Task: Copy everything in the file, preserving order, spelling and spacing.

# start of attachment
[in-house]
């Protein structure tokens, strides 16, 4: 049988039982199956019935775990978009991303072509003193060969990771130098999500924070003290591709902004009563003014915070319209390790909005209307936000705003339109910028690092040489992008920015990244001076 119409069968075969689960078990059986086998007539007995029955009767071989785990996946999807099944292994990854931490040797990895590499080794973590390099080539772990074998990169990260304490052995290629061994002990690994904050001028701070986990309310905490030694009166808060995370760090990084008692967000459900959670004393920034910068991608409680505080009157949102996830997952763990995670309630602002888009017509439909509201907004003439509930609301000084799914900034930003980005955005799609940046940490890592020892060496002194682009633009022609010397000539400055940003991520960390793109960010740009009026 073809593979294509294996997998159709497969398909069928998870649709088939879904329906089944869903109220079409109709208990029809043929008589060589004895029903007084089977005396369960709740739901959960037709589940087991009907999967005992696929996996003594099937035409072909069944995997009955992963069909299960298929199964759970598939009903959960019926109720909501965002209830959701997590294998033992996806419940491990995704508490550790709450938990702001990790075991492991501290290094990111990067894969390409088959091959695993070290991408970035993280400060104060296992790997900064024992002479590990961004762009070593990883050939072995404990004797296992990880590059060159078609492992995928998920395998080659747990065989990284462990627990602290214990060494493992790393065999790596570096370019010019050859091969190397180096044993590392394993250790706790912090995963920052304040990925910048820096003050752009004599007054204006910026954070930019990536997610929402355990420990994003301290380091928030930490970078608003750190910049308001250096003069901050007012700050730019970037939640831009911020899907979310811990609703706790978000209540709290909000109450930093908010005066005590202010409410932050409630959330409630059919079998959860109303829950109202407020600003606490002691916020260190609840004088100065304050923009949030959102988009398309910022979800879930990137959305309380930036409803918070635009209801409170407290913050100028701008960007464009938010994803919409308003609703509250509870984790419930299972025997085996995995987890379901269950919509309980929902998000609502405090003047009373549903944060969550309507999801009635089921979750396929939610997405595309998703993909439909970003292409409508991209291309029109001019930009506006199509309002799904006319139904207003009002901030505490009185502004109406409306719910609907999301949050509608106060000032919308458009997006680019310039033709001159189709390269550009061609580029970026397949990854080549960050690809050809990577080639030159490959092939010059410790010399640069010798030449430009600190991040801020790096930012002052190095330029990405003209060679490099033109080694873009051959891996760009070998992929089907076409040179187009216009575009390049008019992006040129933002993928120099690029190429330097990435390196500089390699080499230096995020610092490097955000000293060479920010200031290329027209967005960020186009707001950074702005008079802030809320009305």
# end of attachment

[in-house]
């Protein structure tokens, strides 16, 4: 049988039982199956019935775990978009991303072509003193060969990771130098999500924070003290591709902004009563003014915070319209390790909005209307936000705003339109910028690092040489992008920015990244001076 119409069968075969689960078990059986086998007539007995029955009767071989785990996946999807099944292994990854931490040797990895590499080794973590390099080539772990074998990169990260304490052995290629061994002990690994904050001028701070986990309310905490030694009166808060995370760090990084008692967000459900959670004393920034910068991608409680505080009157949102996830997952763990995670309630602002888009017509439909509201907004003439509930609301000084799914900034930003980005955005799609940046940490890592020892060496002194682009633009022609010397000539400055940003991520960390793109960010740009009026 073809593979294509294996997998159709497969398909069928998870649709088939879904329906089944869903109220079409109709208990029809043929008589060589004895029903007084089977005396369960709740739901959960037709589940087991009907999967005992696929996996003594099937035409072909069944995997009955992963069909299960298929199964759970598939009903959960019926109720909501965002209830959701997590294998033992996806419940491990995704508490550790709450938990702001990790075991492991501290290094990111990067894969390409088959091959695993070290991408970035993280400060104060296992790997900064024992002479590990961004762009070593990883050939072995404990004797296992990880590059060159078609492992995928998920395998080659747990065989990284462990627990602290214990060494493992790393065999790596570096370019010019050859091969190397180096044993590392394993250790706790912090995963920052304040990925910048820096003050752009004599007054204006910026954070930019990536997610929402355990420990994003301290380091928030930490970078608003750190910049308001250096003069901050007012700050730019970037939640831009911020899907979310811990609703706790978000209540709290909000109450930093908010005066005590202010409410932050409630959330409630059919079998959860109303829950109202407020600003606490002691916020260190609840004088100065304050923009949030959102988009398309910022979800879930990137959305309380930036409803918070635009209801409170407290913050100028701008960007464009938010994803919409308003609703509250509870984790419930299972025997085996995995987890379901269950919509309980929902998000609502405090003047009373549903944060969550309507999801009635089921979750396929939610997405595309998703993909439909970003292409409508991209291309029109001019930009506006199509309002799904006319139904207003009002901030505490009185502004109406409306719910609907999301949050509608106060000032919308458009997006680019310039033709001159189709390269550009061609580029970026397949990854080549960050690809050809990577080639030159490959092939010059410790010399640069010798030449430009600190991040801020790096930012002052190095330029990405003209060679490099033109080694873009051959891996760009070998992929089907076409040179187009216009575009390049008019992006040129933002993928120099690029190429330097990435390196500089390699080499230096995020610092490097955000000293060479920010200031290329027209967005960020186009707001950074702005008079802030809320009305």